by William Shakespeare.
Holy Sepulchre Church Sheep Street NN1 3NL To 16 May 2015.
Mon-Sat 7.30pm Mat Thu & Sat 2.30pm.
Audio-described 7 May 7.30pm.
BSL Signed 14 May 7.30pm.
Post-show Discussion 4 May.
Runs 2hr 50min One interval.
TICKETS: 01604 624811.
Review: Timothy Ramsden 28 April.
Symphonic Shakespeare makes a major impact.
Battle rages along the nave of Northampton’s Holy Sepulchre Church, and across into the apses. There’s aptness and irony in performing William Shakespeare’s King John here. John was about the most unChristian King England’s had, yet the Bastard who becomes his faithful sidekick, hailed from Northamptonshire. And a religious veneer covers the play’s power-struggles and rapacity.
Orlando Gough’s remarkable score exploits the acoustic, ranging from plainchant derivatives to nightmarish musical screams. It jars once, when words from The Tempest’s masque invokes classical figures – a Renaissance feature out of place in this medieval world.
Yet matters perceptively culminate in merging sacred and secular as the Magnificats sung throughout the production combine with the similar-sounds in the Bastard’s line “Mad world! mad kings! mad composition!” from his speech on “commodity”. It’s a devastatingly penetrating moment in James Dacre’s production.
John is something of a dry-run for Richard III, though if Richard shows Shakespeare’s conforming to Elizabethan orthodoxy, John avoids the age’s view of the king as proto-Protestant hero who broke, temporarily, with the Catholic Church.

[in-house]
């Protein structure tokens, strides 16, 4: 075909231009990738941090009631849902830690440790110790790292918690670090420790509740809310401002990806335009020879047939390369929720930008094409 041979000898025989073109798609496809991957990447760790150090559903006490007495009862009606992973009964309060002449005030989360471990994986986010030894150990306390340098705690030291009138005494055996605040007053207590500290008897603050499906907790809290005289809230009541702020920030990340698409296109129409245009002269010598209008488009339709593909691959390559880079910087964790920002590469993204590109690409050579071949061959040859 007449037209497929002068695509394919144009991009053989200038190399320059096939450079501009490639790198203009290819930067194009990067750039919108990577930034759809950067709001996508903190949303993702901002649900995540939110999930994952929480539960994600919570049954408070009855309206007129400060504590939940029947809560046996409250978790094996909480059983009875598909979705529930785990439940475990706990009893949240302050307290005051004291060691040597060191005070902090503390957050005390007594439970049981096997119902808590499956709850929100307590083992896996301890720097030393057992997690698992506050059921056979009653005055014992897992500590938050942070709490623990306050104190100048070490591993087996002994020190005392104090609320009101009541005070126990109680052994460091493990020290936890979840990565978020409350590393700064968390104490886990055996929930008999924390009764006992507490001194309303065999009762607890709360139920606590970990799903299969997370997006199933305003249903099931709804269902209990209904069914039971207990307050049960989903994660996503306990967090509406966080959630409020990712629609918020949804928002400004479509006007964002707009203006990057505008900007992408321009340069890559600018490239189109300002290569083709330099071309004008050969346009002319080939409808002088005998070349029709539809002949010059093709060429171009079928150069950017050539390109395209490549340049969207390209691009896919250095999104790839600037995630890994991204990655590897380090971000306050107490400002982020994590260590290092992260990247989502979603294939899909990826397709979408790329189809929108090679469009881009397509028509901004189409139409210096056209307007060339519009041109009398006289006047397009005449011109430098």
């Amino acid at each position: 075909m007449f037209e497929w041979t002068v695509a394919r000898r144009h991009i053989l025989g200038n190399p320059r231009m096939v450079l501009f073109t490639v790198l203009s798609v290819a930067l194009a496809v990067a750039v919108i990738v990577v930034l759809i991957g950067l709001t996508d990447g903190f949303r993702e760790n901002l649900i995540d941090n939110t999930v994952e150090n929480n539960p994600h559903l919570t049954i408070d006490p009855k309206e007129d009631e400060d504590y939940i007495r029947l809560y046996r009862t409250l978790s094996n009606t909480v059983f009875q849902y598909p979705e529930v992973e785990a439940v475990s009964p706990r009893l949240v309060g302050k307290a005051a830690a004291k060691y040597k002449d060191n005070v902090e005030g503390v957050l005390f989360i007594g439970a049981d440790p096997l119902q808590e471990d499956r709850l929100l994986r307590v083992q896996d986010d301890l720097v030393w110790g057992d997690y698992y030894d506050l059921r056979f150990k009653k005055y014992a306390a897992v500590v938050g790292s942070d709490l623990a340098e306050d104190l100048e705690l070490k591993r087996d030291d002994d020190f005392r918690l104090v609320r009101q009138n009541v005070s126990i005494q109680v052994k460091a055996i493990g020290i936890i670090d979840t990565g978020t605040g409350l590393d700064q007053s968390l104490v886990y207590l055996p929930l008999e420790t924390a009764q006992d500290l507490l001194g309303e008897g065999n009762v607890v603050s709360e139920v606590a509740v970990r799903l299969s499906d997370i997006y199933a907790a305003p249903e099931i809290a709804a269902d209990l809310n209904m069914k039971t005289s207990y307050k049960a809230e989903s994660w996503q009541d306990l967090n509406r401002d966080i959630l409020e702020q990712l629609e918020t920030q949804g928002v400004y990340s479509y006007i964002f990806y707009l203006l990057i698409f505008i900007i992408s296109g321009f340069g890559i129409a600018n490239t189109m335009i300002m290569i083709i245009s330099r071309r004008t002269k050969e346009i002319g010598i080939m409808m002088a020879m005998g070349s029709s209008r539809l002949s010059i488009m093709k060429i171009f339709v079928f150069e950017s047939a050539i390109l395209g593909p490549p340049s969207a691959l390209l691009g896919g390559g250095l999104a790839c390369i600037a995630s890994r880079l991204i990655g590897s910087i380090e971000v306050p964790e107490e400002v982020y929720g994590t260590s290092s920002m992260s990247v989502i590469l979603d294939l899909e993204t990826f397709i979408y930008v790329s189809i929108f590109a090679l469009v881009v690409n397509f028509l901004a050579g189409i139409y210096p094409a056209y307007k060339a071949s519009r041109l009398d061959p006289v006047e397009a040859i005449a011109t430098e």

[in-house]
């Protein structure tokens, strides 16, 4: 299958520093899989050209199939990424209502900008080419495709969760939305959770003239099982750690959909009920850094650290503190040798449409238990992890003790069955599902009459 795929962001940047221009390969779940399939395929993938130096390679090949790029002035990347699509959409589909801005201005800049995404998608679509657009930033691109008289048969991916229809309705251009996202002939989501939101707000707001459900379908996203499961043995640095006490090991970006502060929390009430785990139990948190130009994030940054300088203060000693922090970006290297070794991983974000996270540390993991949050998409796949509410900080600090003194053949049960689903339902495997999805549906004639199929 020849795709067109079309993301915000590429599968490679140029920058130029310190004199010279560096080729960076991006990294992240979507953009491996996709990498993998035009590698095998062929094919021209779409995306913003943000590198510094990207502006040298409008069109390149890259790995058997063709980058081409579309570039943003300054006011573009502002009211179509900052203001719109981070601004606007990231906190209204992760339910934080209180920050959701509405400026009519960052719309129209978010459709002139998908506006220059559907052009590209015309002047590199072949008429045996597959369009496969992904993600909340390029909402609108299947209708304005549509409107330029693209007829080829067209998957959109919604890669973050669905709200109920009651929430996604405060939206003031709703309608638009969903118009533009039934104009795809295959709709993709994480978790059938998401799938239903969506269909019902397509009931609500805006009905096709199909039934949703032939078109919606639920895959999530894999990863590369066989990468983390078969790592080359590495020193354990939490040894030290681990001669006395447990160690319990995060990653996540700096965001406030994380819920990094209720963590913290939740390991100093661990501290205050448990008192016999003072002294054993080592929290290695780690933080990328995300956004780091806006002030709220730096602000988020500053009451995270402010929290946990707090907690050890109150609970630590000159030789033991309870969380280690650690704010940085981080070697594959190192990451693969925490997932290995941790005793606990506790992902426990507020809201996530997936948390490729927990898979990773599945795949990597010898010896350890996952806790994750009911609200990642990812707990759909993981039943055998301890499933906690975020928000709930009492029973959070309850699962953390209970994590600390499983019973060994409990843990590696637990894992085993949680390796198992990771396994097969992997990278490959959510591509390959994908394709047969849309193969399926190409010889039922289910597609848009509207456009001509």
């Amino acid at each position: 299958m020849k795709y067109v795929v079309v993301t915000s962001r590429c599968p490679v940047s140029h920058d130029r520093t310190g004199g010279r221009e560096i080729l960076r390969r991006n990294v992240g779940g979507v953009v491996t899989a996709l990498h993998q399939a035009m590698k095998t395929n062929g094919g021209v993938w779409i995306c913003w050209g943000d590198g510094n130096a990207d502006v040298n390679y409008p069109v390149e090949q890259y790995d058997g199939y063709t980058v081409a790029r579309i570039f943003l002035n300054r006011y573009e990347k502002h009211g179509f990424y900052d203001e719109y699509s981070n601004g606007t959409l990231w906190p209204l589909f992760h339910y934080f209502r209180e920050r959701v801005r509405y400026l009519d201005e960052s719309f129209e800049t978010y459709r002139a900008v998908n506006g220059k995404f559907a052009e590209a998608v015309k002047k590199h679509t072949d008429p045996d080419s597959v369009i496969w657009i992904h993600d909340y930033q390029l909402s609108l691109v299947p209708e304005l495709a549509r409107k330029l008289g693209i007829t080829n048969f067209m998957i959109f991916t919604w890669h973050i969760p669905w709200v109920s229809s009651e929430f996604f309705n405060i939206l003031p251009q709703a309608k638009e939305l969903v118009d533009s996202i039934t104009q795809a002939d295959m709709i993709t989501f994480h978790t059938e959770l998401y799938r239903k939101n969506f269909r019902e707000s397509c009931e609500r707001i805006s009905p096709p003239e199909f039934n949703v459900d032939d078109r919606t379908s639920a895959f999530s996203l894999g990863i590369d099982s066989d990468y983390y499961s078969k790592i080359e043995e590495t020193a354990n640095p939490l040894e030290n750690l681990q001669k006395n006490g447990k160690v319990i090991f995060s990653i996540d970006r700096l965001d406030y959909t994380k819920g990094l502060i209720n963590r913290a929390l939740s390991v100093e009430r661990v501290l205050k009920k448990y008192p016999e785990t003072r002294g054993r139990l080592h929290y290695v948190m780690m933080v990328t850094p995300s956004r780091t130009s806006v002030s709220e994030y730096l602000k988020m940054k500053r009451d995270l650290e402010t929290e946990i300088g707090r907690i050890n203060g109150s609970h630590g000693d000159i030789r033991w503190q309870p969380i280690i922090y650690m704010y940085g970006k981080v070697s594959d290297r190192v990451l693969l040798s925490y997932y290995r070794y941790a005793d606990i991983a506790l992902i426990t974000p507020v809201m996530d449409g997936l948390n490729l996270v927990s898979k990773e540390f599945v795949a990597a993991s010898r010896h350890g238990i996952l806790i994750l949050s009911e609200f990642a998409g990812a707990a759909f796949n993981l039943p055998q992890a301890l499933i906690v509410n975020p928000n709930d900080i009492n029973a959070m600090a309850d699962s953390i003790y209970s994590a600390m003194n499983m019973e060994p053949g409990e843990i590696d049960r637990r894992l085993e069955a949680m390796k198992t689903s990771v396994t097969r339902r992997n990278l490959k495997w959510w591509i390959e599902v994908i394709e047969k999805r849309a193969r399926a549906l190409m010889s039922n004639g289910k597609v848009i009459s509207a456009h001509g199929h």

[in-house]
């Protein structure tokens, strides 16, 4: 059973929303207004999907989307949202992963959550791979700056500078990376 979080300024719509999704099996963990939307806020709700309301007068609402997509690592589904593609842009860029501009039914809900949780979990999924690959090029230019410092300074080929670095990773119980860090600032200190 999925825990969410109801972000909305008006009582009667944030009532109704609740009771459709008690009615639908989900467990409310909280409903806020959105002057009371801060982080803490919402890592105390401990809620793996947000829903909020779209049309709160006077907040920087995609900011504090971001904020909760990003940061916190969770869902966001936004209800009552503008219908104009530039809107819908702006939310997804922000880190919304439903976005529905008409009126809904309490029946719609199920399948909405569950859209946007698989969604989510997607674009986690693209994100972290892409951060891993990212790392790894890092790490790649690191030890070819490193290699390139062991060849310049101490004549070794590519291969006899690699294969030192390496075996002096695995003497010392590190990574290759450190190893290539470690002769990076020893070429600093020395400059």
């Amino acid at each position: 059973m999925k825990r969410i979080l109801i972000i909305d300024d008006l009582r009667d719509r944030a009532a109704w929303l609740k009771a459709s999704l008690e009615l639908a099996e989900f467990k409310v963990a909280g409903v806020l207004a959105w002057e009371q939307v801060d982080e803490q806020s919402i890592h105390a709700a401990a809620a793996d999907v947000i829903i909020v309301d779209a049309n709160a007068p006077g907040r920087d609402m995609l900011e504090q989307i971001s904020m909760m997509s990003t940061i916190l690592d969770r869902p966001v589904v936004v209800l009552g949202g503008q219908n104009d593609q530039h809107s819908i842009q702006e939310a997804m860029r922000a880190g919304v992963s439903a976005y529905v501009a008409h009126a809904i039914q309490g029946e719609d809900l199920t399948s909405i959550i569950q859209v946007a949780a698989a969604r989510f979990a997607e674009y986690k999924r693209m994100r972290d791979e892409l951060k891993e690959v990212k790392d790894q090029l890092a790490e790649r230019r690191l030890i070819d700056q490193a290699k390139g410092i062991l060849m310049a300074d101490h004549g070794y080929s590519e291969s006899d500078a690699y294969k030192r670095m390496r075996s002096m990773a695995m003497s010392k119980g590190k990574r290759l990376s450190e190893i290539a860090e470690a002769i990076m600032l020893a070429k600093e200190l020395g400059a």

Which is venal and opportunistic, as Joseph Marcell’s Pandulph shows in his calculated delivery. The slippery, dangerous world of power-politics with its swiftly shifting alliances is reflected in the constant rushing, the emptiness of grand declarations and the fierce laments of Tanya Moodie’s dispossessed Constance – outstanding even among this fine company in her handling – clear, flexible yet impassioned – of Shakespeare’s early verse and the Church acoustic.
John lacks Richard III’s self-awareness, as Jo Stone-Fewings shows, instinctively grasping every advantage, head and neck hunching forward to be first in line, seeing the opportunity when the throne’s rival claimant, mild young Arthur, wishes himself dead. It’s poetic justice Laurence Belcher doubles this lost figure, who wanders where others march, with Henry, John’s successor.
Last word goes to Alex Waldmann’s Bastard, John’s ideas man, ever-ready with a scheme. Like everyone in Dacre’s production, he has a well-defined role in the political mess. A plague on all politicians, the result might be, but not upon the theatre companies (Royal and Derngate plus Shakespeare’s Globe) producing this bold, intelligent revival.
Arthur/Henry: Laurence Belcher.
King Philip/Melun: Simon Coates.
Blanche of Castile/Peter of Pomfret: Aruhan Galieva.
Chatillon/Cardinal Pandulph: Joseph Marcell.
Eleanor of Aquitaine/Lady Faulconbridge: Barbara Marten.
Hubert: Mark Meadows.
Constance: Tanya Moodie.
Robert Faulconbridge/Louis the Dauphin: Ciarán Owens.
Salisbury: Daniel Rabin.
King John: Jo Stone-Fewings.
Pembroke/Austria: Giles Terera.
The Bastard: Alex Waldmann.
Director: James Dacre.
Designer: Jonathan Fensom.
Lighting: Paul Russell.
Composer: Orlando Gough.
Musical Director: Phil Hopkins.
Choreographer: Scott Ambler.
Voice/Dialect: Martin McKellan, Alex Bingley.
Globe Associate – Movement: Glynn MacDonald.
Globe Associate – Text: Giles Block.
Fight directors: Rachel Bown-Williams, Ruth Cooper-Brown.